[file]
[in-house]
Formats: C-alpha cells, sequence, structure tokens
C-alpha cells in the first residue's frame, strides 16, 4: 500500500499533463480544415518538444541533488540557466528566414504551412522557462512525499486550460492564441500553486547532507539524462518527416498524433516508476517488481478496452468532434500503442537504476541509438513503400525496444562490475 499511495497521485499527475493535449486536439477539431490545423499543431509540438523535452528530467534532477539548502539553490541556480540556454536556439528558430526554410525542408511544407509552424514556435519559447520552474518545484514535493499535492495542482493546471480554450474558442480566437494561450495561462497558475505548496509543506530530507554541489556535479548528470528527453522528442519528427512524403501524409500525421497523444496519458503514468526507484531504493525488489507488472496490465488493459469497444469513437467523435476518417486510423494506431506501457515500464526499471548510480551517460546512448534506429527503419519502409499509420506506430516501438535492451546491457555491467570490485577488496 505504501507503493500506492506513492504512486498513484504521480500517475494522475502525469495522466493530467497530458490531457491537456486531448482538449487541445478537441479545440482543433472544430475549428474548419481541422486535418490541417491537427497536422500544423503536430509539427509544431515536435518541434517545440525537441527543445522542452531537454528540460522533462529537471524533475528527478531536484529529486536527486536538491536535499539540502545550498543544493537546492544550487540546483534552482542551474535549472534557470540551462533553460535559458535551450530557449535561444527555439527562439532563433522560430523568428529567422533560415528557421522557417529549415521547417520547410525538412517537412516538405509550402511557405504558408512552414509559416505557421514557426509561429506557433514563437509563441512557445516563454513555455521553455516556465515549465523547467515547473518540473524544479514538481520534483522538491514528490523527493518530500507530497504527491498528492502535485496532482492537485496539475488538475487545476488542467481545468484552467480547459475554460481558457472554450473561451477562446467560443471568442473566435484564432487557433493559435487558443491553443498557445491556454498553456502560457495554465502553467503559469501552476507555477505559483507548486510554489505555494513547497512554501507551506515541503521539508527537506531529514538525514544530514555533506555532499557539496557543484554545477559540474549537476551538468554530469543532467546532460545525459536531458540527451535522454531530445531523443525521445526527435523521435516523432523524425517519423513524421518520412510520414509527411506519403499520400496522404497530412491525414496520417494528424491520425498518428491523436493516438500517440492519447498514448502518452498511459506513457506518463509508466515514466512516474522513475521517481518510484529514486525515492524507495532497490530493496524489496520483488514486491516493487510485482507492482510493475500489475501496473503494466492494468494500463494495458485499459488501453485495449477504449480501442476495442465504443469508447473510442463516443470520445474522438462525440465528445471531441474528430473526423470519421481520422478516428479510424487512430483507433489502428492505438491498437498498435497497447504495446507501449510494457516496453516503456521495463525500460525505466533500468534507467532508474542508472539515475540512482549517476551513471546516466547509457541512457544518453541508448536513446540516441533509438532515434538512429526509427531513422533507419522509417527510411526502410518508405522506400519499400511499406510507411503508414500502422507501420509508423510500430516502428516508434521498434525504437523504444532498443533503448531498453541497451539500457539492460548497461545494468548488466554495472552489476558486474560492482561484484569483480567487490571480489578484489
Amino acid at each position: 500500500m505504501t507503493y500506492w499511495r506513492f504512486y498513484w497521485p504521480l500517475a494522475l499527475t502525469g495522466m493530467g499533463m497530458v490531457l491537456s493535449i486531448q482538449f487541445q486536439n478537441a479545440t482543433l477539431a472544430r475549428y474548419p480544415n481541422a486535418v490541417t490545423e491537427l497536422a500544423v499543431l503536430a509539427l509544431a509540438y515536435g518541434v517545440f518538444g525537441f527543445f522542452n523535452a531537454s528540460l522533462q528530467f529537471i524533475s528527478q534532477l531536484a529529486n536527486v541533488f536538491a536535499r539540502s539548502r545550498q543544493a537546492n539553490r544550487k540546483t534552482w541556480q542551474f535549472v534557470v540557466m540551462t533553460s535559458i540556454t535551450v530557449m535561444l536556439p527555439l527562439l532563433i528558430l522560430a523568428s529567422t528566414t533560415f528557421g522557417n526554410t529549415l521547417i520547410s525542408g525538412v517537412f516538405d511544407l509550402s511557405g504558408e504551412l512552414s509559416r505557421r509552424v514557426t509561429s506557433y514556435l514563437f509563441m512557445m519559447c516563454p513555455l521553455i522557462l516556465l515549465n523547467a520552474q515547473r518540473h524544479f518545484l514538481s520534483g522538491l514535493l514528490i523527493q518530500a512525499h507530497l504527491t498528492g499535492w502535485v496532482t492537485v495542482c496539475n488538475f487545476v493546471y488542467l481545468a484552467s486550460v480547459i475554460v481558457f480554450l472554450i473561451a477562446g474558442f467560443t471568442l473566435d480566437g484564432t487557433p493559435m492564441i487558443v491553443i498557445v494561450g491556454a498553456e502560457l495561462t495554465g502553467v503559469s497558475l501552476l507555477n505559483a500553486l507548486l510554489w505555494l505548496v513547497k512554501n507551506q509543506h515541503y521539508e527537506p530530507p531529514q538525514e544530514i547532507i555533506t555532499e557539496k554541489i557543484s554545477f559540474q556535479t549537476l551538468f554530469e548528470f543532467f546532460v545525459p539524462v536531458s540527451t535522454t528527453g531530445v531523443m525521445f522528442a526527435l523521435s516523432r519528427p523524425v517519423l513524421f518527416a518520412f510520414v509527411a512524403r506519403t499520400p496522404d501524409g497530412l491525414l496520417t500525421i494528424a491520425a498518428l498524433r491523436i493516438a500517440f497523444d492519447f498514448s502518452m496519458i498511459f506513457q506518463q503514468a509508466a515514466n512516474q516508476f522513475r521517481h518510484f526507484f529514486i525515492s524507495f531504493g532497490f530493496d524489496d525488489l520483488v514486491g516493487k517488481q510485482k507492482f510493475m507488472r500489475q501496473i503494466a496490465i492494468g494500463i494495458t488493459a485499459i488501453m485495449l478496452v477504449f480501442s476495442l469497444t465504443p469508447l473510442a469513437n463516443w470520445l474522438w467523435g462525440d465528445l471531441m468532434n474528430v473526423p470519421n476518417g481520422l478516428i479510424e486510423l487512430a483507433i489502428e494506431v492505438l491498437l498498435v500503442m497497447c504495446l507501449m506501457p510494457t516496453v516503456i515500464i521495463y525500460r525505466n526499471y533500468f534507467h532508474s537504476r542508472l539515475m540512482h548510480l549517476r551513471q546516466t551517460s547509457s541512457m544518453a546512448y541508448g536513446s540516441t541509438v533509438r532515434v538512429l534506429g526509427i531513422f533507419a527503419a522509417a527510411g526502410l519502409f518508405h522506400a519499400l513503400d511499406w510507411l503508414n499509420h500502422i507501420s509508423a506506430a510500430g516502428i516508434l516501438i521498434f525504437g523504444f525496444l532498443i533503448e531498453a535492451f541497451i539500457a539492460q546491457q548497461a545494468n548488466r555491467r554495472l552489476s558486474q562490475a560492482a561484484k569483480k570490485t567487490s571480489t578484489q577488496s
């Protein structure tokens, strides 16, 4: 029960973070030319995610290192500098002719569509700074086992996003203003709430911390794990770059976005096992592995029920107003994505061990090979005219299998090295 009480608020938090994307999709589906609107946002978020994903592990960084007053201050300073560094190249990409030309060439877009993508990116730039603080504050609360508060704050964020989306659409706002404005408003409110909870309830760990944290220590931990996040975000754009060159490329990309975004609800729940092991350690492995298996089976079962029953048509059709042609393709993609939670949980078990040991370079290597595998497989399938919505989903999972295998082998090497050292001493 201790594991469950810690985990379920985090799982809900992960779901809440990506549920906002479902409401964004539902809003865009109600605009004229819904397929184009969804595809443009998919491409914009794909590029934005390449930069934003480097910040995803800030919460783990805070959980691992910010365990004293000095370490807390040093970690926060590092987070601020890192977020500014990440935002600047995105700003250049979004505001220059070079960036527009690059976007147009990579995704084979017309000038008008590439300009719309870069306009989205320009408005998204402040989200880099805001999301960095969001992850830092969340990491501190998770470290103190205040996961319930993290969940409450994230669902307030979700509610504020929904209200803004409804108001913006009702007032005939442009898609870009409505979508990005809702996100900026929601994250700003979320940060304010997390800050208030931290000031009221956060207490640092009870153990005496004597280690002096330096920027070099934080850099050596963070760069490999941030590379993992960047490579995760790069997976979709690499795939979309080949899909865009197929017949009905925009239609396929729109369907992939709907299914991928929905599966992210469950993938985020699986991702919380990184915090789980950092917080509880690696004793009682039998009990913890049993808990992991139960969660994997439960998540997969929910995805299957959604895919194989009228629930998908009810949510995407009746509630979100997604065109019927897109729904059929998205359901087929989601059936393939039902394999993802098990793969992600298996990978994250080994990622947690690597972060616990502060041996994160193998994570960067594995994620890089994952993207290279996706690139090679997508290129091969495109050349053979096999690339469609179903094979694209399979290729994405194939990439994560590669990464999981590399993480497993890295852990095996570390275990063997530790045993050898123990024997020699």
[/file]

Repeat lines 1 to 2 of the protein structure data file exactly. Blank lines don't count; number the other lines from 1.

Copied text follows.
[in-house]
Formats: C-alpha cells, sequence, structure tokens